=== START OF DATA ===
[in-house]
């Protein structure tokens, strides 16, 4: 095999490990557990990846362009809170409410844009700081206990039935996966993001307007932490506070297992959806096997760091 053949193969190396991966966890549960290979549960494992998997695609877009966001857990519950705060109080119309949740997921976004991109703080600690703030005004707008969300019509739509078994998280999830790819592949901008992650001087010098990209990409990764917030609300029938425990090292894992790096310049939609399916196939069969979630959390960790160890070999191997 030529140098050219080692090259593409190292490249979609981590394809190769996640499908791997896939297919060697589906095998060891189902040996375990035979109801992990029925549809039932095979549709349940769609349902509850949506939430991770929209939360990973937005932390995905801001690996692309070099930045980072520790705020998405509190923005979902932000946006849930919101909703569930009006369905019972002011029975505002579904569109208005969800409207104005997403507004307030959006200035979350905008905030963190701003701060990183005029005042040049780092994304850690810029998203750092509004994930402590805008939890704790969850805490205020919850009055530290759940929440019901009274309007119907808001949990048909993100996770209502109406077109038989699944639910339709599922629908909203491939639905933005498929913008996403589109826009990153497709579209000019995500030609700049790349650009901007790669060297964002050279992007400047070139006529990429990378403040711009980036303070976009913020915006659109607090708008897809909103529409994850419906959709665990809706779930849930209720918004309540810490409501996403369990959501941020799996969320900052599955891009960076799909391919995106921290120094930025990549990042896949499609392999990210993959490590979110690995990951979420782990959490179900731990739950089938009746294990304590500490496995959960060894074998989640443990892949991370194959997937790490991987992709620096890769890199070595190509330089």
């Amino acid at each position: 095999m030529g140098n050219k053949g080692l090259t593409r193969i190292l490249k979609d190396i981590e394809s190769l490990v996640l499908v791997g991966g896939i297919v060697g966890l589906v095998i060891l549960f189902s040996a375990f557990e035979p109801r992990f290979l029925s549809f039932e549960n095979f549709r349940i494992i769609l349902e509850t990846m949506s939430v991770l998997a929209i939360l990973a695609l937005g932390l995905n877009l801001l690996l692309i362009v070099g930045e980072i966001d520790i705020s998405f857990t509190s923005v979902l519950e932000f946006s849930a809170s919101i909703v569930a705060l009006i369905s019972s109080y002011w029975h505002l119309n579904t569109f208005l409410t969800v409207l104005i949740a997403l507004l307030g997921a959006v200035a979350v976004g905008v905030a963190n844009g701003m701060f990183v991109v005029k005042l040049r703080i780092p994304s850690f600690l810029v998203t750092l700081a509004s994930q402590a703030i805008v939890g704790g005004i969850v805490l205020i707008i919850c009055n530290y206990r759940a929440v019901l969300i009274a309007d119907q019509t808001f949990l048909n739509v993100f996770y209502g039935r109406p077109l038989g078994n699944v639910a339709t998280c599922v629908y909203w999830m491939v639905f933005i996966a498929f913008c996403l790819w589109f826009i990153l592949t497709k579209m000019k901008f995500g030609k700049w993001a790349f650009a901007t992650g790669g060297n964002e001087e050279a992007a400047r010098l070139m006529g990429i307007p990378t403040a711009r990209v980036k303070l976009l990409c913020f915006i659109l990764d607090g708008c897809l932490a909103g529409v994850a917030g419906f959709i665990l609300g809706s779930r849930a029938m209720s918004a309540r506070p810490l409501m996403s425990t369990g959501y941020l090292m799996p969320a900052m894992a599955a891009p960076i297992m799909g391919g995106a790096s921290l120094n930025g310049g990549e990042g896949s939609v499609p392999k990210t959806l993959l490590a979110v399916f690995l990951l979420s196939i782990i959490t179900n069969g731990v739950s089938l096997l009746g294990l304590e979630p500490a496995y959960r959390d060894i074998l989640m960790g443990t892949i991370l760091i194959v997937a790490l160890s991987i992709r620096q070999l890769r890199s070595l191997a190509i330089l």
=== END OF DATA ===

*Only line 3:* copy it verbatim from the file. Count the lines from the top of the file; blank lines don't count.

């Amino acid at each position: 095999m030529g140098n050219k053949g080692l090259t593409r193969i190292l490249k979609d190396i981590e394809s190769l490990v996640l499908v791997g991966g896939i297919v060697g966890l589906v095998i060891l549960f189902s040996a375990f557990e035979p109801r992990f290979l029925s549809f039932e549960n095979f549709r349940i494992i769609l349902e509850t990846m949506s939430v991770l998997a929209i939360l990973a695609l937005g932390l995905n877009l801001l690996l692309i362009v070099g930045e980072i966001d520790i705020s998405f857990t509190s923005v979902l519950e932000f946006s849930a809170s919101i909703v569930a705060l009006i369905s019972s109080y002011w029975h505002l119309n579904t569109f208005l409410t969800v409207l104005i949740a997403l507004l307030g997921a959006v200035a979350v976004g905008v905030a963190n844009g701003m701060f990183v991109v005029k005042l040049r703080i780092p994304s850690f600690l810029v998203t750092l700081a509004s994930q402590a703030i805008v939890g704790g005004i969850v805490l205020i707008i919850c009055n530290y206990r759940a929440v019901l969300i009274a309007d119907q019509t808001f949990l048909n739509v993100f996770y209502g039935r109406p077109l038989g078994n699944v639910a339709t998280c599922v629908y909203w999830m491939v639905f933005i996966a498929f913008c996403l790819w589109f826009i990153l592949t497709k579209m000019k901008f995500g030609k700049w993001a790349f650009a901007t992650g790669g060297n964002e001087e050279a992007a400047r010098l070139m006529g990429i307007p990378t403040a711009r990209v980036k303070l976009l990409c913020f915006i659109l990764d607090g708008c897809l932490a909103g529409v994850a917030g419906f959709i665990l609300g809706s779930r849930a029938m209720s918004a309540r506070p810490l409501m996403s425990t369990g959501y941020l090292m799996p969320a900052m894992a599955a891009p960076i297992m799909g391919g995106a790096s921290l120094n930025g310049g990549e990042g896949s939609v499609p392999k990210t959806l993959l490590a979110v399916f690995l990951l979420s196939i782990i959490t179900n069969g731990v739950s089938l096997l009746g294990l304590e979630p500490a496995y959960r959390d060894i074998l989640m960790g443990t892949i991370l760091i194959v997937a790490l160890s991987i992709r620096q070999l890769r890199s070595l191997a190509i330089l």